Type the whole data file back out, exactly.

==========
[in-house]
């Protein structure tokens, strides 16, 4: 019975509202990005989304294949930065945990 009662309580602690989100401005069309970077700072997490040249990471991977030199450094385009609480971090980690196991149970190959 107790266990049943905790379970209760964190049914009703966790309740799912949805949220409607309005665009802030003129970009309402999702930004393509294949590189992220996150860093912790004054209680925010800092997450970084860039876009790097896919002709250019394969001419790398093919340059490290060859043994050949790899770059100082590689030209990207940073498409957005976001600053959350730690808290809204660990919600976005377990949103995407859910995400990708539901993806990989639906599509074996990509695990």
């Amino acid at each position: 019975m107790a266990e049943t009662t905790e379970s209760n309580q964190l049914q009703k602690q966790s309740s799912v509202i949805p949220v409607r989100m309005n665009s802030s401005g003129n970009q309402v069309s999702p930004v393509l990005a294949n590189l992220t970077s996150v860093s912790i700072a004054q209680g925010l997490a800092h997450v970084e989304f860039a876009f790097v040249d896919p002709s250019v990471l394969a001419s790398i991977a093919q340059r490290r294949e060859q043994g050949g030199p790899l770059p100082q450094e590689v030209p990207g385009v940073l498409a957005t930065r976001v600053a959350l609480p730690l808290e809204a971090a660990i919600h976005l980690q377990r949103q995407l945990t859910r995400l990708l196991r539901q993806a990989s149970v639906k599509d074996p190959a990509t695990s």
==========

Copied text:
[in-house]
């Protein structure tokens, strides 16, 4: 019975509202990005989304294949930065945990 009662309580602690989100401005069309970077700072997490040249990471991977030199450094385009609480971090980690196991149970190959 107790266990049943905790379970209760964190049914009703966790309740799912949805949220409607309005665009802030003129970009309402999702930004393509294949590189992220996150860093912790004054209680925010800092997450970084860039876009790097896919002709250019394969001419790398093919340059490290060859043994050949790899770059100082590689030209990207940073498409957005976001600053959350730690808290809204660990919600976005377990949103995407859910995400990708539901993806990989639906599509074996990509695990």
């Amino acid at each position: 019975m107790a266990e049943t009662t905790e379970s209760n309580q964190l049914q009703k602690q966790s309740s799912v509202i949805p949220v409607r989100m309005n665009s802030s401005g003129n970009q309402v069309s999702p930004v393509l990005a294949n590189l992220t970077s996150v860093s912790i700072a004054q209680g925010l997490a800092h997450v970084e989304f860039a876009f790097v040249d896919p002709s250019v990471l394969a001419s790398i991977a093919q340059r490290r294949e060859q043994g050949g030199p790899l770059p100082q450094e590689v030209p990207g385009v940073l498409a957005t930065r976001v600053a959350l609480p730690l808290e809204a971090a660990i919600h976005l980690q377990r949103q995407l945990t859910r995400l990708l196991r539901q993806a990989s149970v639906k599509d074996p190959a990509t695990s």